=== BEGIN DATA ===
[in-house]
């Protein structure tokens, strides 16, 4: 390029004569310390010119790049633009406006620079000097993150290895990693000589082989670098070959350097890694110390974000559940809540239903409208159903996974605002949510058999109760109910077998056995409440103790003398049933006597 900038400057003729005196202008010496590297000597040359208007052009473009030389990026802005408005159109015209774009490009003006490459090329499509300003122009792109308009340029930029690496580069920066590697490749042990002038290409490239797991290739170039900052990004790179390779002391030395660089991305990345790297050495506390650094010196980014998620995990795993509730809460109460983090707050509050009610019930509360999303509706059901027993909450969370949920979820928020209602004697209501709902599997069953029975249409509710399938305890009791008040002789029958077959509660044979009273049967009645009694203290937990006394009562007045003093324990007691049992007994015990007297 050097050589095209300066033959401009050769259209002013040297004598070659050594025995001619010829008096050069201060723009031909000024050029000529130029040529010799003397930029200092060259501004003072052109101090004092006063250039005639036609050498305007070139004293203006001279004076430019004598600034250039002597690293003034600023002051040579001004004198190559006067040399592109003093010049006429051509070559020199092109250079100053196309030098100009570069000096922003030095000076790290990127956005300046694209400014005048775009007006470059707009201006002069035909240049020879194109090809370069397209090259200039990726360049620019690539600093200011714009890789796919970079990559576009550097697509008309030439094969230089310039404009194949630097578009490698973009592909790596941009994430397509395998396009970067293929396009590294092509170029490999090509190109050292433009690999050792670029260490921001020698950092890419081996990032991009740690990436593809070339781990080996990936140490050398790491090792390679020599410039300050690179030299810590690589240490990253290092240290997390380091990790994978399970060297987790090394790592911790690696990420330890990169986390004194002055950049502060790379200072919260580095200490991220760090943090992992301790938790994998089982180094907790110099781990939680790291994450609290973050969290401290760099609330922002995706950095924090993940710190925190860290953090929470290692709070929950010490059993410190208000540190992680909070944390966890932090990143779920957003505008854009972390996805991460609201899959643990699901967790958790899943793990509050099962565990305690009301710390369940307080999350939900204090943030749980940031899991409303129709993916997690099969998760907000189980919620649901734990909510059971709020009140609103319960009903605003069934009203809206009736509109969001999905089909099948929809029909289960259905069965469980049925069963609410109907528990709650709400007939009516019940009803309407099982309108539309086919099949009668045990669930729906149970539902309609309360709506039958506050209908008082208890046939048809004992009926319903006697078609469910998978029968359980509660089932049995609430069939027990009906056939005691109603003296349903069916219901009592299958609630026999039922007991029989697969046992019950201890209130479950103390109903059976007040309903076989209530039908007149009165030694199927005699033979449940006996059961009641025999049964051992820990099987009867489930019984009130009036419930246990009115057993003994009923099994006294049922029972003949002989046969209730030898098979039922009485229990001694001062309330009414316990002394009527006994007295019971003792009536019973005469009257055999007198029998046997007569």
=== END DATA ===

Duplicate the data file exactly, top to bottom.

[in-house]
């Protein structure tokens, strides 16, 4: 390029004569310390010119790049633009406006620079000097993150290895990693000589082989670098070959350097890694110390974000559940809540239903409208159903996974605002949510058999109760109910077998056995409440103790003398049933006597 900038400057003729005196202008010496590297000597040359208007052009473009030389990026802005408005159109015209774009490009003006490459090329499509300003122009792109308009340029930029690496580069920066590697490749042990002038290409490239797991290739170039900052990004790179390779002391030395660089991305990345790297050495506390650094010196980014998620995990795993509730809460109460983090707050509050009610019930509360999303509706059901027993909450969370949920979820928020209602004697209501709902599997069953029975249409509710399938305890009791008040002789029958077959509660044979009273049967009645009694203290937990006394009562007045003093324990007691049992007994015990007297 050097050589095209300066033959401009050769259209002013040297004598070659050594025995001619010829008096050069201060723009031909000024050029000529130029040529010799003397930029200092060259501004003072052109101090004092006063250039005639036609050498305007070139004293203006001279004076430019004598600034250039002597690293003034600023002051040579001004004198190559006067040399592109003093010049006429051509070559020199092109250079100053196309030098100009570069000096922003030095000076790290990127956005300046694209400014005048775009007006470059707009201006002069035909240049020879194109090809370069397209090259200039990726360049620019690539600093200011714009890789796919970079990559576009550097697509008309030439094969230089310039404009194949630097578009490698973009592909790596941009994430397509395998396009970067293929396009590294092509170029490999090509190109050292433009690999050792670029260490921001020698950092890419081996990032991009740690990436593809070339781990080996990936140490050398790491090792390679020599410039300050690179030299810590690589240490990253290092240290997390380091990790994978399970060297987790090394790592911790690696990420330890990169986390004194002055950049502060790379200072919260580095200490991220760090943090992992301790938790994998089982180094907790110099781990939680790291994450609290973050969290401290760099609330922002995706950095924090993940710190925190860290953090929470290692709070929950010490059993410190208000540190992680909070944390966890932090990143779920957003505008854009972390996805991460609201899959643990699901967790958790899943793990509050099962565990305690009301710390369940307080999350939900204090943030749980940031899991409303129709993916997690099969998760907000189980919620649901734990909510059971709020009140609103319960009903605003069934009203809206009736509109969001999905089909099948929809029909289960259905069965469980049925069963609410109907528990709650709400007939009516019940009803309407099982309108539309086919099949009668045990669930729906149970539902309609309360709506039958506050209908008082208890046939048809004992009926319903006697078609469910998978029968359980509660089932049995609430069939027990009906056939005691109603003296349903069916219901009592299958609630026999039922007991029989697969046992019950201890209130479950103390109903059976007040309903076989209530039908007149009165030694199927005699033979449940006996059961009641025999049964051992820990099987009867489930019984009130009036419930246990009115057993003994009923099994006294049922029972003949002989046969209730030898098979039922009485229990001694001062309330009414316990002394009527006994007295019971003792009536019973005469009257055999007198029998046997007569």